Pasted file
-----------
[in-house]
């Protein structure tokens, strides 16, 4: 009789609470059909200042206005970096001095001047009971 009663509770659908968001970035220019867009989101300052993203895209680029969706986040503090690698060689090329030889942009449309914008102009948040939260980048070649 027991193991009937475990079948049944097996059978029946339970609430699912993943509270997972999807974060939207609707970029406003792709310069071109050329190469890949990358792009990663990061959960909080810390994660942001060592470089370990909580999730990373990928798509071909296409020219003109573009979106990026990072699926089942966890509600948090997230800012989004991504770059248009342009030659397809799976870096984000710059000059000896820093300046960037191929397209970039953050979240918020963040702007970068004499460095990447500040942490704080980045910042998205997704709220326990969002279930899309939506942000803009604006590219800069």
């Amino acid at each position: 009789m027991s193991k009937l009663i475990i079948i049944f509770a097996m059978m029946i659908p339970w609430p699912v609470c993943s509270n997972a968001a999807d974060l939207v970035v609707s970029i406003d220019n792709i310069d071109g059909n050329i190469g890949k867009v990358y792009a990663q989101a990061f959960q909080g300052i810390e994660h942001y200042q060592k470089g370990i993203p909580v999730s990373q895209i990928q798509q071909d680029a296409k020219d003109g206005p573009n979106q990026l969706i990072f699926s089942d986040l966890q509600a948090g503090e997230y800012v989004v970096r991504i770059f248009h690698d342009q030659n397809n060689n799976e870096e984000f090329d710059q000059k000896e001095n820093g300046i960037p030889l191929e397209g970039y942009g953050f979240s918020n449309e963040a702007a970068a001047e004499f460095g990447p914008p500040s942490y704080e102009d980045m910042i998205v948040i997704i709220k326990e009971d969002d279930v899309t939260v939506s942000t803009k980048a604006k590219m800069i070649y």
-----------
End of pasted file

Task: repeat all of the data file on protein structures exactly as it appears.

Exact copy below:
[in-house]
């Protein structure tokens, strides 16, 4: 009789609470059909200042206005970096001095001047009971 009663509770659908968001970035220019867009989101300052993203895209680029969706986040503090690698060689090329030889942009449309914008102009948040939260980048070649 027991193991009937475990079948049944097996059978029946339970609430699912993943509270997972999807974060939207609707970029406003792709310069071109050329190469890949990358792009990663990061959960909080810390994660942001060592470089370990909580999730990373990928798509071909296409020219003109573009979106990026990072699926089942966890509600948090997230800012989004991504770059248009342009030659397809799976870096984000710059000059000896820093300046960037191929397209970039953050979240918020963040702007970068004499460095990447500040942490704080980045910042998205997704709220326990969002279930899309939506942000803009604006590219800069």
């Amino acid at each position: 009789m027991s193991k009937l009663i475990i079948i049944f509770a097996m059978m029946i659908p339970w609430p699912v609470c993943s509270n997972a968001a999807d974060l939207v970035v609707s970029i406003d220019n792709i310069d071109g059909n050329i190469g890949k867009v990358y792009a990663q989101a990061f959960q909080g300052i810390e994660h942001y200042q060592k470089g370990i993203p909580v999730s990373q895209i990928q798509q071909d680029a296409k020219d003109g206005p573009n979106q990026l969706i990072f699926s089942d986040l966890q509600a948090g503090e997230y800012v989004v970096r991504i770059f248009h690698d342009q030659n397809n060689n799976e870096e984000f090329d710059q000059k000896e001095n820093g300046i960037p030889l191929e397209g970039y942009g953050f979240s918020n449309e963040a702007a970068a001047e004499f460095g990447p914008p500040s942490y704080e102009d980045m910042i998205v948040i997704i709220k326990e009971d969002d279930v899309t939260v939506s942000t803009k980048a604006k590219m800069i070649y």